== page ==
Remember, for us, enterprise is now less than 50% of our overall Data Center business and the areas that are growing even faster or as fast as cloud in most cases are the networking and storage space, which we have very low market share in still, and it’s a great opportunity for us.
The 37% shift in sales from enterprise to cloud customers illustrates how rapidly Intel has become tethered to the cloud ecosystem. This changing sales profile is a mixed blessing for Intel. While cloud services like AWS, Facebook, Google and Microsoft buy processors and motherboards by truck-full, they also operate at much higher efficiency than most enterprises, meaning they need far less hardware per unit of work. The counterbalance according to Swan is that cloud-builders “value performance” and prefer higher-end processors, shifting the mix to more expensive products.
Cloud operators are not only responsible for a greater share of Intel’s server CPUs. They are also driving development and sales of other infrastructure products like flash and high-performance memory (3D XPoint), Ethernet switches and high-speed communications fabric (Omni-Path) controllers. Instead of feeling threatened as a growing share of business goes to a few big customers, Krzanich sees cloud services as a catalyst for growth:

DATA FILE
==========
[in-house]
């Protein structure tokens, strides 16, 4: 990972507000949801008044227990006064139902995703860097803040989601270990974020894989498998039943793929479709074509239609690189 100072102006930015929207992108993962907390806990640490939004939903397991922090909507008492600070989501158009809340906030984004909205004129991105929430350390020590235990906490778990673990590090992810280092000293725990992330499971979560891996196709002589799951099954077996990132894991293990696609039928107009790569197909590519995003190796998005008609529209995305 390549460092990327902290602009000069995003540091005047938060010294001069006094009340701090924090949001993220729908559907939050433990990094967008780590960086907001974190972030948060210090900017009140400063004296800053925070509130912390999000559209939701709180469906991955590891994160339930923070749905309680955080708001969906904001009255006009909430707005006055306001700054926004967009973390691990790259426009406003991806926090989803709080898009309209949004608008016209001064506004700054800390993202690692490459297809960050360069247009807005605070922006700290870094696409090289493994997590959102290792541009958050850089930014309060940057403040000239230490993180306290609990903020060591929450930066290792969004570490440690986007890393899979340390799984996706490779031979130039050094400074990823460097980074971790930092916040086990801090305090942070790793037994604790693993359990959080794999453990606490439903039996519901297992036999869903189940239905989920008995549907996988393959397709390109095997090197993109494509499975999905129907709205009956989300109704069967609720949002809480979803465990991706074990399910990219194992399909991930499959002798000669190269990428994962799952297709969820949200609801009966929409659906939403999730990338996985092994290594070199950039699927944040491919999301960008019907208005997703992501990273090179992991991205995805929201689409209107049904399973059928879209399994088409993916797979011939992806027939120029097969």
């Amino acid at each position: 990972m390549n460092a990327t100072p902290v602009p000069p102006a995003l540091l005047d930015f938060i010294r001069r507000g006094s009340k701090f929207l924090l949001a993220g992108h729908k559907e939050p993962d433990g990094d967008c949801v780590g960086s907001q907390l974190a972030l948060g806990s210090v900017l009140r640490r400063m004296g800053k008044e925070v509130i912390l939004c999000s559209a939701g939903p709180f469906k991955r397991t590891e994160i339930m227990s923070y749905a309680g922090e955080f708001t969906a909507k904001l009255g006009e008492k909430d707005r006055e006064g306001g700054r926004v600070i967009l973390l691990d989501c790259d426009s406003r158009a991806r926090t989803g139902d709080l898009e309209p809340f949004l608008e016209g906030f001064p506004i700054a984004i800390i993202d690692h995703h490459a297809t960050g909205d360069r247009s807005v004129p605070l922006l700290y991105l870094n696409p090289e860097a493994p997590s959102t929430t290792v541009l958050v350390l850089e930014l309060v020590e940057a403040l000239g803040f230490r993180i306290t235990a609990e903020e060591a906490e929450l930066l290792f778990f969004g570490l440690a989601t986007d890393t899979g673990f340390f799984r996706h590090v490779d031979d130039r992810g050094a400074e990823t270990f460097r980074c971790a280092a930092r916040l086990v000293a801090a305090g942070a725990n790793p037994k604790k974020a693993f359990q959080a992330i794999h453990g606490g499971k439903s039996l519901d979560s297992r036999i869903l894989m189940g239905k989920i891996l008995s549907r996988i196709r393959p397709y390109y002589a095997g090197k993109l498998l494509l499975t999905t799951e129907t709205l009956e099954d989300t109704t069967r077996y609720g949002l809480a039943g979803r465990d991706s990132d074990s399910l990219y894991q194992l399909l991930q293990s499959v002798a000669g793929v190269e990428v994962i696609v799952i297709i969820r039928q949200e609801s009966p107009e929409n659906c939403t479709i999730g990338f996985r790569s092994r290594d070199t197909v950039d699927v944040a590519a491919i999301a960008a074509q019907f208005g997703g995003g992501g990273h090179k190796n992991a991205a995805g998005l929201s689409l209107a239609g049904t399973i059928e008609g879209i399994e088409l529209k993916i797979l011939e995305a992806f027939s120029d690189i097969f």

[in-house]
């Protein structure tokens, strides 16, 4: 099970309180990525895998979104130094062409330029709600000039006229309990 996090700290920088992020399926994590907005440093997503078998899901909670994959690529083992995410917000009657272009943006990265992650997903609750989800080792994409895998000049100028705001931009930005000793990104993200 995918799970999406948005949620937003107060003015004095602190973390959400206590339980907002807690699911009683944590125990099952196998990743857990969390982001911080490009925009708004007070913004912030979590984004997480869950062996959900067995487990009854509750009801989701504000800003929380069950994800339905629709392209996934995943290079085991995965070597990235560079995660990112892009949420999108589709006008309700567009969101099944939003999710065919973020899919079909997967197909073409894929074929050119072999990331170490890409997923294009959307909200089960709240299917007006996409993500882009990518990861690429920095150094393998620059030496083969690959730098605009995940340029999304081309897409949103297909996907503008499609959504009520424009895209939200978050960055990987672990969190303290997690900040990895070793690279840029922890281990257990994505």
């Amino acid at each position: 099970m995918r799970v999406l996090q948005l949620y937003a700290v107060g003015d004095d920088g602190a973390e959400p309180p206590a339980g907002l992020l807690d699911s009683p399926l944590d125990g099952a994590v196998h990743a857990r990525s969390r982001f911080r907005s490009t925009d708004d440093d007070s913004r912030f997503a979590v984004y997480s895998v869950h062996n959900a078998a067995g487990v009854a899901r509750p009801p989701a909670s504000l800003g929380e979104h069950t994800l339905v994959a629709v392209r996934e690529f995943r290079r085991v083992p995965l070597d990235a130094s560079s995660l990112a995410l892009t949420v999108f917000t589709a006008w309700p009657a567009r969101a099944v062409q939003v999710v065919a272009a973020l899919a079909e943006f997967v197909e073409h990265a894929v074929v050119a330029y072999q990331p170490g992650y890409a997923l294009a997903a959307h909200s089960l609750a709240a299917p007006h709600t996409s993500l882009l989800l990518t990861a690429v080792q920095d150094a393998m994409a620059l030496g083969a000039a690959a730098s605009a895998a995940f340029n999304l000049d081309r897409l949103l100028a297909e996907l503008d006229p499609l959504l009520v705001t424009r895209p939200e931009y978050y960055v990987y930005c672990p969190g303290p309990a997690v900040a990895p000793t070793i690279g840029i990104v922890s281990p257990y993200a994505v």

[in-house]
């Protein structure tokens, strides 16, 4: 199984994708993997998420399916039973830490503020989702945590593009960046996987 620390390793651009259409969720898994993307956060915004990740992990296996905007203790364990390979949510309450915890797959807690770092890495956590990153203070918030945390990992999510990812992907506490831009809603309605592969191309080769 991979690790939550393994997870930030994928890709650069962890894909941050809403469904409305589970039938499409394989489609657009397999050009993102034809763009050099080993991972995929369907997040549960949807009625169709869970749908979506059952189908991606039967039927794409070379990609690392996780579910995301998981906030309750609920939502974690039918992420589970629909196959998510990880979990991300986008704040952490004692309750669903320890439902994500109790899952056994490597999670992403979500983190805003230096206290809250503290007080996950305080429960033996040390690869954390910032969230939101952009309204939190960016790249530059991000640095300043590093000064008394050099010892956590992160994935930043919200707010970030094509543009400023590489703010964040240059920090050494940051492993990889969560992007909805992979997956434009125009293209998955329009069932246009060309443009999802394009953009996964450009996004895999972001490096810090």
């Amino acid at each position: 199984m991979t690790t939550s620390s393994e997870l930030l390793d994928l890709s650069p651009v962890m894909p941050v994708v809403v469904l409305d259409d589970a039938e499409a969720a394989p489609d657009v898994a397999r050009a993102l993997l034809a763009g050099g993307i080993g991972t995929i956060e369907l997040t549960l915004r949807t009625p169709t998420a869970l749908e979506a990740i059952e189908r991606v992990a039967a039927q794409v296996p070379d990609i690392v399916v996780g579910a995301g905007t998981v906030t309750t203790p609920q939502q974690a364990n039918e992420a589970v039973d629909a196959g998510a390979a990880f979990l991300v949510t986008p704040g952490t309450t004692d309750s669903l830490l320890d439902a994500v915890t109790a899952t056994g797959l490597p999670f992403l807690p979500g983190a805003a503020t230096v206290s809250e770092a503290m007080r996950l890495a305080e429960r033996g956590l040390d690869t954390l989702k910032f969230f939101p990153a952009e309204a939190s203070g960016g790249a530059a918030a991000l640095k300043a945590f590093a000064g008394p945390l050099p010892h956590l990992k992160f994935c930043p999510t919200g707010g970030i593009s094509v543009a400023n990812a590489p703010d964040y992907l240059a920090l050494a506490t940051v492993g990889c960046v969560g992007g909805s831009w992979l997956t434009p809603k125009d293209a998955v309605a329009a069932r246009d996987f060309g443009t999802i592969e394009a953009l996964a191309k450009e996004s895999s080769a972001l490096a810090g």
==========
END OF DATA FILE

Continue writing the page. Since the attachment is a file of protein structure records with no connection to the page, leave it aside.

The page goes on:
We believe as the world becomes connected, cloud will grow at a much, much faster rate. And I made a point in the prepared remarks, where if you look at the cloud of today being mostly based on people, the average person will generate about 1.5 gig of data a day. An autonomous car, when those things start hitting the road – and we’ve started to build these data centers for some of the trials we’re working with – I mean you’re talking about petabytes of data that you’re having to deal with and 4,000 gigabytes a day off is the average autonomous car. You put a couple of those on the road and you need petabytes of storage to handle that. So, we do believe that the cloud will move at a faster rate as these connected devices become basically more available. That said, the cloud is becoming bigger than the enterprise.
Intel’s results reveal that enterprise IT’s migration from private data centers to public service providers is happening faster than many people (including Intel executives) expected. Gartner, which predicts a $1 trillion shift in IT spending to the cloud by 2020, figures that cloud spending will still amount to less than a quarter of the IT budget by that time. I believe these numbers are vastly understated.
Although the outlook for cloud service providers couldn’t be better, with AWS and Azure doubling in size every year or two, the implications for other IT suppliers are much less rosy. While Intel is benefitting, for now, it will face increased competition as cloud builders with their deep bench of engineering talent are much more open to alternative processor architectures like GPUs, ARM and POWER. Indeed, one of the beneficiaries has been NVIDIA, which has seen its stock price triple over the past year largely on the back of the increased use of GPUs for machine learning applications and the introduction of new GPU-based cloud services (see my coverage here and here). As CFO Colette Kress said on NVIDIA’s recent earnings call,